** NH Constitutional: The errors, inconsistencies, anomalies, lost items, miscounting and mishandling we have discovered appear to undermine a key provision of Art.11: that "Every inhabitant of the state, having the proper qualifications, has equal right to be elected into office." There is no "equal right" if the factors that condition that right do not weigh equally among political candidates who are potential officeholders. One obvious differential factor is the difference of 500 in numbers of valid petitions to be filed by those who would contest for nomination via a primary election vs. those who do not qualify to contest in primaries.

Other variances with the law regarding nominating petitions that we have uncovered, moreover, suggest that uneven administration and enforcement of the law provides an idiosyncratic factor inconsistent with the provision of Art. 11 of the NH Constitution.

** State Election Law: The handling of many of our petitions and, therefore, the petitions themselves, do not "conform with the law" pursuant to RSA 665:7 "Filing Disputes".

** Consistency with public values and political traditions of the "First State": I was led to move to NH because of the strength of its grassroots politics -- also a major reason why the primacy of the NH primary must be maintained. The grassroots have been drying up elsewhere; here, they at least are still being watered even if not fertilized often or well enough. My campaign has been a grassroots labor of love, just as my book on grassroots political participation, WE THE PEOPLE, was a labor of love. Volunteerism is the core of NH politics. Volunteers are not "pro's". If we want to honor volunteerism, we need to cut them some slack.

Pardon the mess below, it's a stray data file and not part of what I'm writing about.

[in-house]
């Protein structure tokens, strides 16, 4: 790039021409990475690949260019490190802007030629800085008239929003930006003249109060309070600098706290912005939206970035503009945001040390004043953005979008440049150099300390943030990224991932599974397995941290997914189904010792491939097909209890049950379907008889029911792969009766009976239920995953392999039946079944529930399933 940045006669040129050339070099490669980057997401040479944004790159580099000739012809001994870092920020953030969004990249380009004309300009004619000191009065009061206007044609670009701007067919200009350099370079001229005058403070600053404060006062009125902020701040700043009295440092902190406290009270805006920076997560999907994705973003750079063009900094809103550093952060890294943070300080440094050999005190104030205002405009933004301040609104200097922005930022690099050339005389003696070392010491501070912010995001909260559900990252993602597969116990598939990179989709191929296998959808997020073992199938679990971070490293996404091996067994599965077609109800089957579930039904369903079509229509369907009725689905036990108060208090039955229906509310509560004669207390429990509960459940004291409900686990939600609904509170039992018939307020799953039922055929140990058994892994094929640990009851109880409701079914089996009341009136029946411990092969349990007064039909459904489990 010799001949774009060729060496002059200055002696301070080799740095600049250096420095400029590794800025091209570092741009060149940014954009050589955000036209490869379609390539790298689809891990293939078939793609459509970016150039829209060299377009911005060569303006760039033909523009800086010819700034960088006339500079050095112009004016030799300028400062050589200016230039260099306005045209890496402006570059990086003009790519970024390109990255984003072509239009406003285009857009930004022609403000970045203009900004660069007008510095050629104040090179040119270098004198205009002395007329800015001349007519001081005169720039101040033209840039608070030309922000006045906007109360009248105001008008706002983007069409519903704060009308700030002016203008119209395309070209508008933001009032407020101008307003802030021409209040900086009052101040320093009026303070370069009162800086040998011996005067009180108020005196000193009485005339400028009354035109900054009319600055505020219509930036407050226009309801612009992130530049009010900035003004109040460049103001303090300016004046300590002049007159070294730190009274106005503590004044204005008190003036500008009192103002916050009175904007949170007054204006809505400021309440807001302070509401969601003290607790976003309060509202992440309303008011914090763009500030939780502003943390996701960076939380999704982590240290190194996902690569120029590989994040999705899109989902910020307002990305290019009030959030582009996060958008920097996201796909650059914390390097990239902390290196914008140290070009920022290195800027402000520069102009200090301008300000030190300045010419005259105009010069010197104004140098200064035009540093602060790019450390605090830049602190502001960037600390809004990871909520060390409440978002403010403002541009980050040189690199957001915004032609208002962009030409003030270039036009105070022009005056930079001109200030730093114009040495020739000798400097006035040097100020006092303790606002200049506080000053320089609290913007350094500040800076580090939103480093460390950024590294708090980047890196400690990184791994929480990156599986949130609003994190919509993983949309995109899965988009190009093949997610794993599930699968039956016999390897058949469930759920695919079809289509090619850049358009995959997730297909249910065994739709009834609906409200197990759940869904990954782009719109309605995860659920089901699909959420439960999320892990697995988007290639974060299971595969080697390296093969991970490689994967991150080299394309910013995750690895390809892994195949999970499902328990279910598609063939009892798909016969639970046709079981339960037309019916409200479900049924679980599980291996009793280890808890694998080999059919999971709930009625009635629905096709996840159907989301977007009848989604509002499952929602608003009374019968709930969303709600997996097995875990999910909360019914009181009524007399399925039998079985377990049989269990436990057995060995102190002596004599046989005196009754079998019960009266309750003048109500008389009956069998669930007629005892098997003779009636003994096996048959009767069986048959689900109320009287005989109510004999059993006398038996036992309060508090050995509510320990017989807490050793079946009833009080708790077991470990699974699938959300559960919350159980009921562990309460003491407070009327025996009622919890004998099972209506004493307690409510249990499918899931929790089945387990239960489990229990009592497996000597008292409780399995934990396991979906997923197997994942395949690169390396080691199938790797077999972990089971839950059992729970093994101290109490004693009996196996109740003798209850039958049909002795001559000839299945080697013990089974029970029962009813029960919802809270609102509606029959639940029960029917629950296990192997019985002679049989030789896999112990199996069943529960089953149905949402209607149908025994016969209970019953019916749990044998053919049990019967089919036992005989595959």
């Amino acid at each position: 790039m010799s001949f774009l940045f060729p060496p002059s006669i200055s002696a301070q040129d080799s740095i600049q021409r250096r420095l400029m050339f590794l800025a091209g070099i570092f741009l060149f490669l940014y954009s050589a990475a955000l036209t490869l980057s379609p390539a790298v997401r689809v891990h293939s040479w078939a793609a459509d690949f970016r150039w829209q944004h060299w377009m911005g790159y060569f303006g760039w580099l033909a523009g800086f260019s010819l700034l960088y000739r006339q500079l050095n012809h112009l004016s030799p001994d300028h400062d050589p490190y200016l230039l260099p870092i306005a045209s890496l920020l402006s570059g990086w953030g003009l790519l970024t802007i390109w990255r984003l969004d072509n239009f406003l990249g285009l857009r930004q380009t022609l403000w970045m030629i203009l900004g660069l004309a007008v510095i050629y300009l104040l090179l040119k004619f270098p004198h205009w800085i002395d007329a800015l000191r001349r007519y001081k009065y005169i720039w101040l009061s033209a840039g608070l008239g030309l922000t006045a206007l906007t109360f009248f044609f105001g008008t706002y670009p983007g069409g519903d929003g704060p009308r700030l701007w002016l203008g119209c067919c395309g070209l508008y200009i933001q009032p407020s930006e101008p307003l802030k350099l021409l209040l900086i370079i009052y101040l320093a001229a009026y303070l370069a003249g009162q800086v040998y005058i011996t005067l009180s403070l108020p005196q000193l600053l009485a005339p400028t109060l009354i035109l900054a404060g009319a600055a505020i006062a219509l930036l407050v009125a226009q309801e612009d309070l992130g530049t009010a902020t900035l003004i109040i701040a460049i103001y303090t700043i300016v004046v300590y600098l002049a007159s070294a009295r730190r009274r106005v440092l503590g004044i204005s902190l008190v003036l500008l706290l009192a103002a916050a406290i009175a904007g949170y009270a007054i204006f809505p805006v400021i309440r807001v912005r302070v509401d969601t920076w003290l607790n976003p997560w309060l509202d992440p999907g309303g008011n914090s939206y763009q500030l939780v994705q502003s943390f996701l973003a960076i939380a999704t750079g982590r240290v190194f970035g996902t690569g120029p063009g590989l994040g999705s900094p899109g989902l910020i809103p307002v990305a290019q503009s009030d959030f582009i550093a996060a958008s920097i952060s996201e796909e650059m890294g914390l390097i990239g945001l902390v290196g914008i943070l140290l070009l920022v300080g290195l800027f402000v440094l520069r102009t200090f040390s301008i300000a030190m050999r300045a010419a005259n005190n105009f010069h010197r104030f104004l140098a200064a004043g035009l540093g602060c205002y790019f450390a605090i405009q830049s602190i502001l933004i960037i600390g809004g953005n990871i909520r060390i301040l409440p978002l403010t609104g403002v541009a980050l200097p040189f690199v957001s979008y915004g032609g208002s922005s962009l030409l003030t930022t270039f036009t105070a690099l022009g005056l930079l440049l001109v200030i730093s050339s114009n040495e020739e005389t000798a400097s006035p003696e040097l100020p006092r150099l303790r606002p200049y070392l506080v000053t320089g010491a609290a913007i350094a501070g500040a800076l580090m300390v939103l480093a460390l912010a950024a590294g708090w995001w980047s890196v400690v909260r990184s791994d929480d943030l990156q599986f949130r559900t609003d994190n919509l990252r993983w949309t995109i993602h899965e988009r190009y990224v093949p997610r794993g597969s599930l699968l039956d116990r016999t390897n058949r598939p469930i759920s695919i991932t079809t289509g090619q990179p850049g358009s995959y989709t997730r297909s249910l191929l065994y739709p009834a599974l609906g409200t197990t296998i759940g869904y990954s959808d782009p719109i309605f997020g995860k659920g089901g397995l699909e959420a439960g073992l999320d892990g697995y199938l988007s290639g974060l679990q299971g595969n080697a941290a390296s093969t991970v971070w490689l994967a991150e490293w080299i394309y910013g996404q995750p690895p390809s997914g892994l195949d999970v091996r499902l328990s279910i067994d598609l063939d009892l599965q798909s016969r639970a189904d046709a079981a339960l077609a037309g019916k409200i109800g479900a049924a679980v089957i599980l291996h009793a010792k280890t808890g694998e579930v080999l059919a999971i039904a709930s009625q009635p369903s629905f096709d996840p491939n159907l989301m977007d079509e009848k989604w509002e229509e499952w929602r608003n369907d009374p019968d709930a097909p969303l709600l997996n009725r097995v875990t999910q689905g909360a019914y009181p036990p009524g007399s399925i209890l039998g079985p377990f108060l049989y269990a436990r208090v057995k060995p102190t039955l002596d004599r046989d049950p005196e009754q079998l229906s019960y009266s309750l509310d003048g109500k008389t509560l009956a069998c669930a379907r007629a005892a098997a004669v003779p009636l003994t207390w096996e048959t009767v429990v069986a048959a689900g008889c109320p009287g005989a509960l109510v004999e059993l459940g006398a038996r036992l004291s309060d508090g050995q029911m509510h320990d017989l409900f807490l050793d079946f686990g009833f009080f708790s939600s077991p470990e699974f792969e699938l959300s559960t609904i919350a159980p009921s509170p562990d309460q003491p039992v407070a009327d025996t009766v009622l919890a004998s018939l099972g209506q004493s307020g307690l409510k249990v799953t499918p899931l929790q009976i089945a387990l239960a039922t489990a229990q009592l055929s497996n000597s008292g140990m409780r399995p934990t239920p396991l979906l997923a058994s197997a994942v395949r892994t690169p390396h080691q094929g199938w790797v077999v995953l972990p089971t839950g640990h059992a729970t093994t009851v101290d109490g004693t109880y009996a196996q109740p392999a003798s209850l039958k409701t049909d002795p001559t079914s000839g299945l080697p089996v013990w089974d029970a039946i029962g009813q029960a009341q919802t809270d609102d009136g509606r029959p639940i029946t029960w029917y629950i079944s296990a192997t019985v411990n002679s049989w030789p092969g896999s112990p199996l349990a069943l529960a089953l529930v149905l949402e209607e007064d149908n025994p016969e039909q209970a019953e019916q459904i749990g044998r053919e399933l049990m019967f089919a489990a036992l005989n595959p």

So, I can say to you: There is no campaign for Congress in our First State that demonstrates the "Live Free or Die" public values and grassroots political traditions better than my own.

The implication of all that you see in this letter is that the BLC should grant our appeal. When in doubt, especially in light of the variance in the administration and enforcement of the law that we have observed, one should lean in favor of a decision that honors the grassroots traditions of political volunteerism, openness and competition.

With great respect for your stewardship of our shared electoral values and traditions, I am...

PETER BEARSE, Ph.D., Independent Candidate for Congress in NH CD 1

cc. William M. Gardner, Secretary of State


Peter Bearse is a consulting economist and political activist who is running an independent campaign for the U.S. House of Representatives, New Hampshire District 1.